In a sign of the growing international concern over the U.S. targeted killing program, three European parliamentarians today expressed grave concern over the program, its human rights implications, and its destabilizing effects on international law.
In Brussels yesterday, several members of the European Parliament (EP) hosted a first-ever briefing on the topic with the ACLU’s Hina Shamsi and Jamil Dakwar, and the U.N. Special Rapporteur on human rights and counter-terrorism, Ben Emmerson. It was announced today that two EP subcommittees will hold a hearing next month to further investigate the U.S. program.
The MEPs who hosted yesterday’s briefing – Ana Gomes (S&D–Portugal), Sarah Ludford (ALDE–UK) and Rui Tavares (GREENS–Portugal) – released the following statement after the briefing:
“We are deeply concerned about the legal basis, as well as the moral, ethical and human rights implications of the United States’ targeted killing programme that authorises the CIA and the military to hunt and kill individuals who have suspected links to terrorism anywhere in the world.
“Despite having abandoned the ‘War on Terror’ rhetoric, the US sticks to the notion that it is in the realm of a war, and not organised criminality, when fighting terrorism. It has a destabilising effect on the international legal framework. International law regulates both justification to engage in war and limits to acceptable wartime conduct. It foresees that in the context of armed conflict, states may use lethal force against individuals who are directly taking part in hostilities. We, however, contest the validity of the United States’ legal capacity to justify the deadly force it is employing when compared to traditional definitions of war developed over centuries. In any case, international law demands that civilian bystanders must be protected from harm.
“We are, therefore, deeply concerned that the US is not abiding by its International Law obligations, under both International Humanitarian Law and International Human Rights Law. Our concern is not only for the victims of this US policy, but also for the threat to international legal standards from this US attempt to undermine them.
“There are a growing number of reports demonstrating that hundreds of civilians are being killed in the framework of the targeted killing program. This is being done without any transparency in justification of a ‘wartime’ policy. We urge our American allies to address the pressing questions over the legal criteria at the basis of a policy that, in targeting so-called militants, destroys both innocent human beings and our common legal heritage.
“We cannot remain silent. The European Union and its Member States must speak up against a practice that will set a dangerous and unwelcome precedent for International Law. Europe has a critical role to play in global security. For that reason we must approach our American friends and allies in a transatlantic effort for stability founded on the fundamental principles of human rights, human security and the rule of law. We strongly believe that the US policy on targeted killings puts global stability and international order at risk, entails the proliferation of the technology used for that purpose, and also entails retaliation from state and non-state actors through selective killing, possibly of US and European citizens.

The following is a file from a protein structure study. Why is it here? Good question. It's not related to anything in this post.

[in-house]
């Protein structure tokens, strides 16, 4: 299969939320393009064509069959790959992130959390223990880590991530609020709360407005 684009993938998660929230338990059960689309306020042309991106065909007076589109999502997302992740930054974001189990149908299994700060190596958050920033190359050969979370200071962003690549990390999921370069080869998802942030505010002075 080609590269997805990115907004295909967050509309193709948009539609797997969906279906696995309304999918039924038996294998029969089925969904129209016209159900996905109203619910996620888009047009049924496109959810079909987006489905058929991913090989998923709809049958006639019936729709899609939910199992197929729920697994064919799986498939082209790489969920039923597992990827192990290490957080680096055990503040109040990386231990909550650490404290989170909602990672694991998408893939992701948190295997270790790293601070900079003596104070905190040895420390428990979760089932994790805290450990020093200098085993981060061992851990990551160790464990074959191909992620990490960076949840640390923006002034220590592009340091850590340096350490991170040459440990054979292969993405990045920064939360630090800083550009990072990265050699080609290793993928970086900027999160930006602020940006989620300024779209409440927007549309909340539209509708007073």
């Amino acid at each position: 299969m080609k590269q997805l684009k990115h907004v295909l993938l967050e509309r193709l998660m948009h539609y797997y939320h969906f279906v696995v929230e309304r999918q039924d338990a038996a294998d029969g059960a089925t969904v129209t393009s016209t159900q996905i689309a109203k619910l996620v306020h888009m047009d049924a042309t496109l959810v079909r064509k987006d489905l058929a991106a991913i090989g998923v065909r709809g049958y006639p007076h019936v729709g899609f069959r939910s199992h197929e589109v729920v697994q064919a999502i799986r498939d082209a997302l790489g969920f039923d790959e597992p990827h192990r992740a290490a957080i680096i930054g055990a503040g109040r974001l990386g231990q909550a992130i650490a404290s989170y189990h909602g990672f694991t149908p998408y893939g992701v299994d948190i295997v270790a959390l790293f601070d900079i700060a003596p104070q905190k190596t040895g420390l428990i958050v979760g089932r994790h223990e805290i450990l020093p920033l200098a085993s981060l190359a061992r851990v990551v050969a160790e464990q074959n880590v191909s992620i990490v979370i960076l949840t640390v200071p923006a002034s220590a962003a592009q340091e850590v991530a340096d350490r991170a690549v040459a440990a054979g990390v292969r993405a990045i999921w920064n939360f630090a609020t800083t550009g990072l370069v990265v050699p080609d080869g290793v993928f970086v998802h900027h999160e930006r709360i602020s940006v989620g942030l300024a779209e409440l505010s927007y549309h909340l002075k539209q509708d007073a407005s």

“We, thus, commend the efforts of all civil society organisations which are seeking to ensure US adherence to international legal obligations.
“We will struggle to constructively engage with our US allies in all EU-US parliamentary fora and we will remain committed to keeping the issue of targeted killings on the EU agenda.
“Up to this day, no EU Member State has supported the US legal analysis and justification for use of armed drones in targeted killings in responding to the threat of terrorism. EU Member States have chosen to respond to that threat in a way that is consistent with International Law, which is also, crucially, consistent with EU values and principles. We will be demanding from Member States that they reaffirm that commitment, internally and externally, and we strongly believe that this is the only approach that enhances global security and human rights without diminishing either.”
After the briefing in Brussels, MEP Barbara Lochbihler of Germany, who chairs the EP Subcommittee on Human Rights, said that she would hold a joint hearing on the U.S. program with the EP Subcommittee on Security and Defense.
Thousands of people are estimated to have been killed in the U.S. targeted killing program, according to the UK’s Bureau of Investigative Journalism. That number includes many civilians and four American citizens. And while the program has sown fear and anger in the countries in which it is carried out, our friends and allies worldwide are also voicing growing concerns over its moral, ethical, and legal consequences.
Last week the ACLU testified on the U.S. killing program as part of a hearing on human rights and counter terrorism before a parliamentary committee of the German Bundestag. And earlier this year, Emmerson of the U.N. announced he would lead an inquiry into targeted killing by the U.S. and other countries, the results of which he will present to the U.N. General Assembly in the fall.
The U.S. must stop unlawful targeted killing before it causes even more damage to the international framework that protects the right to life and limits nations’ use of lethal force. We mustn’t set a precedent that we do not wish for others to follow. Our values, adherence to the rule of law and human rights, long-term national security, and friendships with allies are all at stake.